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Re: do-nothing macro generates nil nevertheless
- To: email@example.com
- Subject: Re: do-nothing macro generates nil nevertheless
- From: firstname.lastname@example.org (Dave Yost)
- Date: 27 Feb 1995 03:07:53 GMT
- Organization: Dave Yost's house
- References: <email@example.com>, <firstname.lastname@example.org>
- Sender: email@example.com
In article <firstname.lastname@example.org>,
Erann Gat <email@example.com> wrote:
>In article <firstname.lastname@example.org>, email@example.com
>(Dave Yost) wrote:
>>I've been implementing some debug macros that only
>generate code depending on what's in *features*.
>The proper way to do this is to use the #+ read macro, e.g.:
My macros are more sophisticated than this.
I hope to post them soon.
>> Consider this macro:
>> (defmacro mac1 () nil)
>> Now consider this form:
>> which returns nil. (in MCL and CMU-CL)
>> This seems to me to be a misfeature.
>No, this is doing the Right Thing. The body of mac1 returns nil which
>means that (progn 3 (mac1)) becomes (progn 3 nil) which should return nil.
>> A macro's job is to return a list to be compiled.
>> If it returns nil, I would have thought that would mean
>> that nothing should be compiled. That would be useful.
>Not quite. A macro returns a FORM to be compiled, not a list. Nil
>is a perfectly valid Common Lisp form, one that happens to evaluate
>> If you need a macro to compile in the constant nil, you
>> can have it return 'nil.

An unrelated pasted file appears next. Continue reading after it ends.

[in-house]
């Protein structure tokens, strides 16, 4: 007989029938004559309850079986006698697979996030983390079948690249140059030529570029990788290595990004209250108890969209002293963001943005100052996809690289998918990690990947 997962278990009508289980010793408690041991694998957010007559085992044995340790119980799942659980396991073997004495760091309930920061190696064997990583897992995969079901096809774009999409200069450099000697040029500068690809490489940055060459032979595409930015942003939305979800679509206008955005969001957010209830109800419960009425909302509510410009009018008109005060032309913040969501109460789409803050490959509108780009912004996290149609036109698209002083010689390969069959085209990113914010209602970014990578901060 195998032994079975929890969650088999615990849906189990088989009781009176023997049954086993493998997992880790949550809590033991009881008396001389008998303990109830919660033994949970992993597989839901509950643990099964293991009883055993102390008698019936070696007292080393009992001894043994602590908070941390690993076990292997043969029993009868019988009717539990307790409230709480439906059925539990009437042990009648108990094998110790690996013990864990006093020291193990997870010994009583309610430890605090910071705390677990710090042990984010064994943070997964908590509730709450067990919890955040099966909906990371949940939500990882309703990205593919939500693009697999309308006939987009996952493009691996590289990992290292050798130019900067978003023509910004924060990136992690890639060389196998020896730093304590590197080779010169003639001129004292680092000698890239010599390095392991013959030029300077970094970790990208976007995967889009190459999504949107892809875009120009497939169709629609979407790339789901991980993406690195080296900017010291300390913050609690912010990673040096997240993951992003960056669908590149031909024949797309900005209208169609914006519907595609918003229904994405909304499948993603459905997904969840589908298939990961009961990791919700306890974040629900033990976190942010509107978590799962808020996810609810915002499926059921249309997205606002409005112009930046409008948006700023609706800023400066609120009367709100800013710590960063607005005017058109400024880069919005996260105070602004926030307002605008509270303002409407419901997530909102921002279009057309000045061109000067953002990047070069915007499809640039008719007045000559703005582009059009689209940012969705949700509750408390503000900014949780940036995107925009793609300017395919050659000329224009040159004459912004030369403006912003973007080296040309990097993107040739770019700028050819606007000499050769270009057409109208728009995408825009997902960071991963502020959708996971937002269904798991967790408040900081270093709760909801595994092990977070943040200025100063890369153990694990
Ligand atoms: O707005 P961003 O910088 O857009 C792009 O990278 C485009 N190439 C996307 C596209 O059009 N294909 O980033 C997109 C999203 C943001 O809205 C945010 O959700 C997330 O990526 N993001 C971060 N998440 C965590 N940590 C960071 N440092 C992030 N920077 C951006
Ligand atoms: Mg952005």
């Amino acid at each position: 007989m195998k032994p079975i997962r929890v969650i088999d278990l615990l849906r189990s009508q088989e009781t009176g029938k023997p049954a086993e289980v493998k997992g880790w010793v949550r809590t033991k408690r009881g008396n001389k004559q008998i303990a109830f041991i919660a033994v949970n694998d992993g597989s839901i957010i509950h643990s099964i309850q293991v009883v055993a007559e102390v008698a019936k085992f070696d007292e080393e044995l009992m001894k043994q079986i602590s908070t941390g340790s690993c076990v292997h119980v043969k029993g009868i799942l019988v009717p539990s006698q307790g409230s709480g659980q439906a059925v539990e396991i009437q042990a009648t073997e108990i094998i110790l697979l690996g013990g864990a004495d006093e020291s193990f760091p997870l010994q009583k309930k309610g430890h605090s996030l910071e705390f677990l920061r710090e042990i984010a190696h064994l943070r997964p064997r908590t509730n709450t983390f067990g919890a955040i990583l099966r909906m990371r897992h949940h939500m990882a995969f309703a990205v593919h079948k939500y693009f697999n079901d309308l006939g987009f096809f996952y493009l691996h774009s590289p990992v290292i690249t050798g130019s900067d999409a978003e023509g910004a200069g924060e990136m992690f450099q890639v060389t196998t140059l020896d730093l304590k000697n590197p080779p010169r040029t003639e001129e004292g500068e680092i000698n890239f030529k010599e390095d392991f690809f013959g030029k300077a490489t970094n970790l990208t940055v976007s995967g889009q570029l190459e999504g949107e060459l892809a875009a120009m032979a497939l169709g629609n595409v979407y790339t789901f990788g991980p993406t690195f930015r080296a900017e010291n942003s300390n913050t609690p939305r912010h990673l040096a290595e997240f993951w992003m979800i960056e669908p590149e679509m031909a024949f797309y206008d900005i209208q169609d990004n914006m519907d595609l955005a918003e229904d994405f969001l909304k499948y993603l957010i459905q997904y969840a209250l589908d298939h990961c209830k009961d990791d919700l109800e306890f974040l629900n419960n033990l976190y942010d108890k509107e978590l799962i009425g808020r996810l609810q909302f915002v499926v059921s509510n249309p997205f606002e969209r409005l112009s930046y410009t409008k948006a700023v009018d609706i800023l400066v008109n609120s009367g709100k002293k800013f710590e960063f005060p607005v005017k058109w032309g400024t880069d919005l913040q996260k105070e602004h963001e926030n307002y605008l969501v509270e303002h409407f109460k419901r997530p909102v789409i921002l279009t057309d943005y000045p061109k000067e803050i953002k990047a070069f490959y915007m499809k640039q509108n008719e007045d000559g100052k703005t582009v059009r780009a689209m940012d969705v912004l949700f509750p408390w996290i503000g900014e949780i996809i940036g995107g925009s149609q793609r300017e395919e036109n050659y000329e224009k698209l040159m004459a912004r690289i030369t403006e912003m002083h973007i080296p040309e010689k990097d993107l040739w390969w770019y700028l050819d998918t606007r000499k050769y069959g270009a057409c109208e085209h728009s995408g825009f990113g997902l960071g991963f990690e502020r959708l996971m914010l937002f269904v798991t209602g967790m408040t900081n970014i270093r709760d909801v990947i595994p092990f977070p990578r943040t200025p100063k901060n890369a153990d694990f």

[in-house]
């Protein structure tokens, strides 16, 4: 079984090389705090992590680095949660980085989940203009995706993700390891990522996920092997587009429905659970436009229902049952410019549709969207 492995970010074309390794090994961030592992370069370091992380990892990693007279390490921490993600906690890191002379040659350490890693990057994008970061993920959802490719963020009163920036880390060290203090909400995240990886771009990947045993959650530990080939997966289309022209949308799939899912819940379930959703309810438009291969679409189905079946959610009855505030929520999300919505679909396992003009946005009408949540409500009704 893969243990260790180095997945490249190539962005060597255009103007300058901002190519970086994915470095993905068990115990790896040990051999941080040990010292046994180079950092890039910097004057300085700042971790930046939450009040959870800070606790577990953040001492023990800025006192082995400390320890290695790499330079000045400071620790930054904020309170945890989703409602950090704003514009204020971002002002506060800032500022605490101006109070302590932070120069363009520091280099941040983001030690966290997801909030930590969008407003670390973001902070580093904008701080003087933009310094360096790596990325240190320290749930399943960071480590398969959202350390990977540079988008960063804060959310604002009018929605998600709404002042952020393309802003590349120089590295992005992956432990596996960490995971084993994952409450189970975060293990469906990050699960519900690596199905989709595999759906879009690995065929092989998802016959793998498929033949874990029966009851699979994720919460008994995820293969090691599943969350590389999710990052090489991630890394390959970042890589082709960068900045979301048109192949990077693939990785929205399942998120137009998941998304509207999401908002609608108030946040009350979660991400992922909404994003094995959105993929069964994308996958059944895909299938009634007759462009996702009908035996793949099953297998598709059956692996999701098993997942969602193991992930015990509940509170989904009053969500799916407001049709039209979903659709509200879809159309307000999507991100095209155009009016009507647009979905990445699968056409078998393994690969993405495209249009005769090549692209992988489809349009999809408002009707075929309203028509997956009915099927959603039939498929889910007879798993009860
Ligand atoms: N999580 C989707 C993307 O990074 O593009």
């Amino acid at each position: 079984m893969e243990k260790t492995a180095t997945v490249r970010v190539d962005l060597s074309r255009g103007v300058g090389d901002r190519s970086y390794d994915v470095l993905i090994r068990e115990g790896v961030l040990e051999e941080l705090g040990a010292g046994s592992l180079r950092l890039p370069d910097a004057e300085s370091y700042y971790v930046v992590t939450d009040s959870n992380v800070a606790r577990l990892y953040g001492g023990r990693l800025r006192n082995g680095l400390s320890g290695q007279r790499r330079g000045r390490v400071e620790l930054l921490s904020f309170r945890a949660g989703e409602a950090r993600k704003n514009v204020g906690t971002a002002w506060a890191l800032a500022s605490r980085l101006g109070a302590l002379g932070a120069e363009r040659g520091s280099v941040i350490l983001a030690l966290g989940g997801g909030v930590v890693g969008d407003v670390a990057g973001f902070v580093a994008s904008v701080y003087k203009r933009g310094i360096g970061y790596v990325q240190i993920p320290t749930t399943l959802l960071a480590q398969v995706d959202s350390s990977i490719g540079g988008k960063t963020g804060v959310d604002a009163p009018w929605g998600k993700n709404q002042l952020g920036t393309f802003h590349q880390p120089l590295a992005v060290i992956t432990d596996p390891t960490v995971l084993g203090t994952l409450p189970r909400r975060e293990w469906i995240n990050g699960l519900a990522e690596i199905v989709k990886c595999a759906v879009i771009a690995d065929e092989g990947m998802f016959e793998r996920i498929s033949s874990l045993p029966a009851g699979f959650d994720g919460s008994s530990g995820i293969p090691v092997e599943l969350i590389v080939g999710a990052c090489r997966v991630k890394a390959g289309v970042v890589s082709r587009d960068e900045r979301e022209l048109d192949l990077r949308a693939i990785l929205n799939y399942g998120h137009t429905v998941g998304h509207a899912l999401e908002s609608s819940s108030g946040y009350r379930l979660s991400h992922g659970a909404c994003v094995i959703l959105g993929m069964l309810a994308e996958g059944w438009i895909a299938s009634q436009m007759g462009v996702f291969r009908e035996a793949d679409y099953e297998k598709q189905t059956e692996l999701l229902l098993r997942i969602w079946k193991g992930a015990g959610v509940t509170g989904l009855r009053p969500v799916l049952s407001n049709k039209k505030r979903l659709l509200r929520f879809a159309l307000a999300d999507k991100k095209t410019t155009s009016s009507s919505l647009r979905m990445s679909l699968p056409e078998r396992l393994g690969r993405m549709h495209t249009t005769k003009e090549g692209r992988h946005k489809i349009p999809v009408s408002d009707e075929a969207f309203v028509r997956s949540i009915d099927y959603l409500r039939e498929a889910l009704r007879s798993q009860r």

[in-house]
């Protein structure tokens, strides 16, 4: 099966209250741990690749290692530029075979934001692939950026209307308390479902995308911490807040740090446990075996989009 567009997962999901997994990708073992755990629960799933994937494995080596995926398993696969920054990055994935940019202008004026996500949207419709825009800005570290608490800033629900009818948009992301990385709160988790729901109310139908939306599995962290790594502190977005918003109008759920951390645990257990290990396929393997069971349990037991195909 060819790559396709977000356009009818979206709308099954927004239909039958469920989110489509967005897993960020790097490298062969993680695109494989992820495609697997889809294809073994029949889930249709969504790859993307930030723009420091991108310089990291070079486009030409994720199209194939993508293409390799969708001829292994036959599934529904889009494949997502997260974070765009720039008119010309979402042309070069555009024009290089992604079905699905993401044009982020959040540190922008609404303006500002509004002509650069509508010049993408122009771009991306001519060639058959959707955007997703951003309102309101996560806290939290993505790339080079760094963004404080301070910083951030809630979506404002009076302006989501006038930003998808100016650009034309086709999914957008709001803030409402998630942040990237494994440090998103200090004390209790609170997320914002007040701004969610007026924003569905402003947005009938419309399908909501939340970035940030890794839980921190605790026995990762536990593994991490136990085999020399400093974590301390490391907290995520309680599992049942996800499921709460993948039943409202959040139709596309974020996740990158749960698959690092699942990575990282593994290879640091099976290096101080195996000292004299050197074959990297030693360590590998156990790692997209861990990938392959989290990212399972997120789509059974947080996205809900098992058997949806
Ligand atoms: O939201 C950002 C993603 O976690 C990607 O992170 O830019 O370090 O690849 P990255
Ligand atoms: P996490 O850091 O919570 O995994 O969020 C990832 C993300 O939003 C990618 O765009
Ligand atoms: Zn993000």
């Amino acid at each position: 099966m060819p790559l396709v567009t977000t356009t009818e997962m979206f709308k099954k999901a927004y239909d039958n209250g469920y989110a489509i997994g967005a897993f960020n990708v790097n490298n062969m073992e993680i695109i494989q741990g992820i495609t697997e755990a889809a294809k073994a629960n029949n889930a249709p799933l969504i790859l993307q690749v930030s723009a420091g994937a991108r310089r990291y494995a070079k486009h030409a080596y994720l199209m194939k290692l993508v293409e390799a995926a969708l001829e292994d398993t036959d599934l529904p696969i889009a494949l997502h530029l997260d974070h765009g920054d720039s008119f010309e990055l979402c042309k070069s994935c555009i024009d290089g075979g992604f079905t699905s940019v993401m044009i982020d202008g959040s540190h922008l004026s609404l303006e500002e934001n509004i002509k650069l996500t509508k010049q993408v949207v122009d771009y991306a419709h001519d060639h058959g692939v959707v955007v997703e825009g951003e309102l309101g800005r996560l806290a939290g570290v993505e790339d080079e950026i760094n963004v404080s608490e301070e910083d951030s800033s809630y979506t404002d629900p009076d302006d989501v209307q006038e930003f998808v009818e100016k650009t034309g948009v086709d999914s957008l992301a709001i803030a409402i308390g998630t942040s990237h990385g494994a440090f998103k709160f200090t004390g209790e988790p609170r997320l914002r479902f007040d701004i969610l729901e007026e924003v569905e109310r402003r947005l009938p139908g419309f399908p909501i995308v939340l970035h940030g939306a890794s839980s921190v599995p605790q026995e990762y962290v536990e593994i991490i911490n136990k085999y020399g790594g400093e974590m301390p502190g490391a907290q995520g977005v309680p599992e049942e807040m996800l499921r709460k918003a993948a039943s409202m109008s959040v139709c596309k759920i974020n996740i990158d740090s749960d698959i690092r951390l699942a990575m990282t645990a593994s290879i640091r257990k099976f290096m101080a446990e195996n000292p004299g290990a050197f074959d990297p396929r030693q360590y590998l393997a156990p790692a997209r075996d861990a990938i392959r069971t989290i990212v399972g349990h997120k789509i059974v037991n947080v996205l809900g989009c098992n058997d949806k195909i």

>In Common Lisp, nil, 'nil, () and '() are all the same thing.
You're telling me how it works, and I'm saying how I think it should work.
My point is that some functionality is not provided:
namely, the ability of a macro to expand into _nothing_.
>Another way to achieve the effect you want is to write a surrounding
>macro that removes all the nil forms, e.g.:
>(defmacro yost-progn (&body body)
> `(progn ,@(remove nil (mapcar #'macroexpand body))
>but this is pretty hideous programming practice. Your "implicit-progn"
>could be implemented analogously, by making a pass over the body and
>replacing every occurence of (form) (return-value-trasnparent ...) with
>(prog1 (form) ...).
This is a hack that doesn't address the missing functionality.
>> (with-captured-return-values (var) &body body)
>Isn't this the same as LET?
No. The var argument is bound to a list of the value(s) that
would be returned if this form were not present, and if no other
forms follow in the progn.